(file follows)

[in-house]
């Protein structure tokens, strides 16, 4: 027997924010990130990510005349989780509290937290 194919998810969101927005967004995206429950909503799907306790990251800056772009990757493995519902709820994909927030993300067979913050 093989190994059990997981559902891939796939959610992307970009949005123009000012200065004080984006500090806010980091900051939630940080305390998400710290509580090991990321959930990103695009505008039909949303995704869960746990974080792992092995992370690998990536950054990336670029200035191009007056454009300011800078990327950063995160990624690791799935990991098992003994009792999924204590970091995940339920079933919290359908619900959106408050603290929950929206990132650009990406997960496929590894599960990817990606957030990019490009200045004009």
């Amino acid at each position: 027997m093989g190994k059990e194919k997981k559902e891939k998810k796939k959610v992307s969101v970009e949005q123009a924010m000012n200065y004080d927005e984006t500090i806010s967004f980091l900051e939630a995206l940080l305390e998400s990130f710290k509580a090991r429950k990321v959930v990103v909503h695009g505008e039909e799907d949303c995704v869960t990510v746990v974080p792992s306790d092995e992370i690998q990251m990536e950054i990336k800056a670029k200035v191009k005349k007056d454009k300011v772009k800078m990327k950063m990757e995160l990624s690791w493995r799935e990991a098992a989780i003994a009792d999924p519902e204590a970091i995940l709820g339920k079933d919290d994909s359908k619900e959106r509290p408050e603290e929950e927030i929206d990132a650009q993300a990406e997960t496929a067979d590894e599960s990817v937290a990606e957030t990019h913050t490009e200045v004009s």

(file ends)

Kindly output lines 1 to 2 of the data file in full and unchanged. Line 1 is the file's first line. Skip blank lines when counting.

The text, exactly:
[in-house]
């Protein structure tokens, strides 16, 4: 027997924010990130990510005349989780509290937290 194919998810969101927005967004995206429950909503799907306790990251800056772009990757493995519902709820994909927030993300067979913050 093989190994059990997981559902891939796939959610992307970009949005123009000012200065004080984006500090806010980091900051939630940080305390998400710290509580090991990321959930990103695009505008039909949303995704869960746990974080792992092995992370690998990536950054990336670029200035191009007056454009300011800078990327950063995160990624690791799935990991098992003994009792999924204590970091995940339920079933919290359908619900959106408050603290929950929206990132650009990406997960496929590894599960990817990606957030990019490009200045004009």